The Scholastic Aptitude Test has become the ultimate gatekeeper lying between teens and their academic future. Despite numerous studies proving that the test does not, in fact, accurately gauge a student’s aptitude for success in college, it is used by the vast majority of post-secondary institutions to dictate acceptance.

There has, however, been a surge in test-optional admissions processes. The evidence clearly shows that those schools that ditch the tests end up with a vastly more diverse student body. A coincidence? The data prove not.

The SAT, often seen as a playing field-leveling equalizer, is actually economically and racially biased. As it turns out, the richer and whiter you are, the better you score. A poor student of color from an underfunded school district will score lower than a white wealthy prep school-goer. This is clearly demonstrated in Maine. Portland, the most diverse city, has a significantly lower average SAT score. Maine should lead the charge toward racial equity by eliminating the SAT in our state.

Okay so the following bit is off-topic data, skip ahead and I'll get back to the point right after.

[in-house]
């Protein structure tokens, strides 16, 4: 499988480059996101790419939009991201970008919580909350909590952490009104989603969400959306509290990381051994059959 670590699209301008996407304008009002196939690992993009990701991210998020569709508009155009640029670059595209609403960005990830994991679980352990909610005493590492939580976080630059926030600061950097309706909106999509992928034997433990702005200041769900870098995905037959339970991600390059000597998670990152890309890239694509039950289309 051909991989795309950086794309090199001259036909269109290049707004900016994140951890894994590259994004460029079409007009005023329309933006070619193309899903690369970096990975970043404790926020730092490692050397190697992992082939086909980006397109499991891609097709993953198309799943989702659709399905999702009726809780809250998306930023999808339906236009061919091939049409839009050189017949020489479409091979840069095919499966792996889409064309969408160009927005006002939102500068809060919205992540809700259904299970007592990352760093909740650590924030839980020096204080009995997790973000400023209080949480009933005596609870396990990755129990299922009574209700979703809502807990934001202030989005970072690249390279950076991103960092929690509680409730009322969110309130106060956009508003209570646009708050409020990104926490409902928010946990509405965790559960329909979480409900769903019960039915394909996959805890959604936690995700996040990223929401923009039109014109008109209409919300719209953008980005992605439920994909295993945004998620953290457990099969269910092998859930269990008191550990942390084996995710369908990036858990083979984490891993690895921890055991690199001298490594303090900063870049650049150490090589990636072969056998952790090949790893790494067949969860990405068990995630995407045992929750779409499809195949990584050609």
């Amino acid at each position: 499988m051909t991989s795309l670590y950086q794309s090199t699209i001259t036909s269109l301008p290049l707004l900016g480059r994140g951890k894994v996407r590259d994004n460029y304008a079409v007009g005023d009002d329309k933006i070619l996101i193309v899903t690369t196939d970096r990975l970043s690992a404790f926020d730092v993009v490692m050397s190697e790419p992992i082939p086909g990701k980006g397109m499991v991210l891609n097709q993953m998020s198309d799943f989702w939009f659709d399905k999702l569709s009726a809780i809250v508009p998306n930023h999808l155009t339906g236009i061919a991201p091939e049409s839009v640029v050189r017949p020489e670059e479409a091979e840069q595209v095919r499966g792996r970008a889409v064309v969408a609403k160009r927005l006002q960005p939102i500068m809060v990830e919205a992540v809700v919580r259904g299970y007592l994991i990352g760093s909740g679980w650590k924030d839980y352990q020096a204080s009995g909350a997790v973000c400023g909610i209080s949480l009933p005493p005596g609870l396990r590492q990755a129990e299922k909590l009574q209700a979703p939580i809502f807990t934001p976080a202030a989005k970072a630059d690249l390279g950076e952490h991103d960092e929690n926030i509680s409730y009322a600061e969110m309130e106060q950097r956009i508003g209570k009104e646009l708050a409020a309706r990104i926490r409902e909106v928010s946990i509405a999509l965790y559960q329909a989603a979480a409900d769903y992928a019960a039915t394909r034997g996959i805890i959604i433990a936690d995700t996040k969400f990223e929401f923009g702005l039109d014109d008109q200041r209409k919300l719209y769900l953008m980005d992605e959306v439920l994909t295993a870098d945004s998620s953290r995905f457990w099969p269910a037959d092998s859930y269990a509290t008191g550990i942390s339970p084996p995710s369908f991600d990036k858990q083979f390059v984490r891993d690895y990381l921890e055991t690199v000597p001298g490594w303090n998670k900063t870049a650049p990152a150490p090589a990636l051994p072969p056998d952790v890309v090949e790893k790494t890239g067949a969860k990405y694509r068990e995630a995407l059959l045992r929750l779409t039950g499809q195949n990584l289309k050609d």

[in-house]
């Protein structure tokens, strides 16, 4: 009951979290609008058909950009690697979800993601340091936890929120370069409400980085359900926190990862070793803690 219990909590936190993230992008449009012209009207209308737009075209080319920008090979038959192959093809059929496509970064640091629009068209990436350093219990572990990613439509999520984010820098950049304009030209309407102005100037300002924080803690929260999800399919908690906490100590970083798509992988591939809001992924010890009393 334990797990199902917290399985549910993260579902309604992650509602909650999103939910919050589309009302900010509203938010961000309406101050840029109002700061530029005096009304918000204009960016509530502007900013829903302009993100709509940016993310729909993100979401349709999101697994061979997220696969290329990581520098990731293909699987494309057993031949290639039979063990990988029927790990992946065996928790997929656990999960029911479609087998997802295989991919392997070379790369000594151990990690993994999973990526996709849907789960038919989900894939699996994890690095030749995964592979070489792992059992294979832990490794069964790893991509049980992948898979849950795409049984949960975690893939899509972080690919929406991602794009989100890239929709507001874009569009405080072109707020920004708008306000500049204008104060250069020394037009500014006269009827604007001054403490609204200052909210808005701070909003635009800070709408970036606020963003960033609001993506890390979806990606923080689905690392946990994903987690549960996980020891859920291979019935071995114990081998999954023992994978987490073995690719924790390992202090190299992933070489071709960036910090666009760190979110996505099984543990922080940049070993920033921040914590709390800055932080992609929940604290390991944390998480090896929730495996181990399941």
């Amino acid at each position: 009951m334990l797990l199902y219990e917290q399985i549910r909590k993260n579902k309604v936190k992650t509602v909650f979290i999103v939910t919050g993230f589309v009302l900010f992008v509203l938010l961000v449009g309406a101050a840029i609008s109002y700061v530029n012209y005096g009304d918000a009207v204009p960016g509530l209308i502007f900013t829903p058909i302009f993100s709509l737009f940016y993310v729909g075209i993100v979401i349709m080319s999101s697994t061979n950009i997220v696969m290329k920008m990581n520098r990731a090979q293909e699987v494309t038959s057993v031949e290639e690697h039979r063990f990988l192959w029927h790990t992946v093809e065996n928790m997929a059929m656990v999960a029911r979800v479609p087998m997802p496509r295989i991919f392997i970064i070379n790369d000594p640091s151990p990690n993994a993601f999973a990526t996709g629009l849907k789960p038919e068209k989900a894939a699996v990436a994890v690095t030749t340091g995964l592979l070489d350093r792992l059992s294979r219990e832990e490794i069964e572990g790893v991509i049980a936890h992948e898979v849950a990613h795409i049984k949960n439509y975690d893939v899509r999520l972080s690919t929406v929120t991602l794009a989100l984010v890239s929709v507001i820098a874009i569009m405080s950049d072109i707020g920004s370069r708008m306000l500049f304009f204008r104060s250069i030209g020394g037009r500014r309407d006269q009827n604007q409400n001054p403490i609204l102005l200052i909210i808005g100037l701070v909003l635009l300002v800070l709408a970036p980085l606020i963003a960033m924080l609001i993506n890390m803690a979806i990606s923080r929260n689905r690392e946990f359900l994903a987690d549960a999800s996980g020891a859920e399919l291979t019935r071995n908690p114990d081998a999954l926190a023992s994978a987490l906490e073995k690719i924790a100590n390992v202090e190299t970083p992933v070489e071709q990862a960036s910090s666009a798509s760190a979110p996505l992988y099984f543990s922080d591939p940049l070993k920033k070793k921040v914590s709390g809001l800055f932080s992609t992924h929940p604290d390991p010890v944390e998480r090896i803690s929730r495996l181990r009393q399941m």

As a young adult about to begin my college years, I have visited and researched a multitude of schools. One thing they all promise: diversity. It might be the most used word in college information sessions, but as long as these schools require the SAT, they cannot boast true diversity.

Education is a right, not a privilege. Every single student should be afforded the opportunity to continue their studies as long as they care to. The use of arbitrary tests to determine which students deserve to learn is archaic, inequitable and should be prohibited. Disassociating our higher education system from the racist test it was founded on is the first step to creating a more equitable society.

Elinor Hilton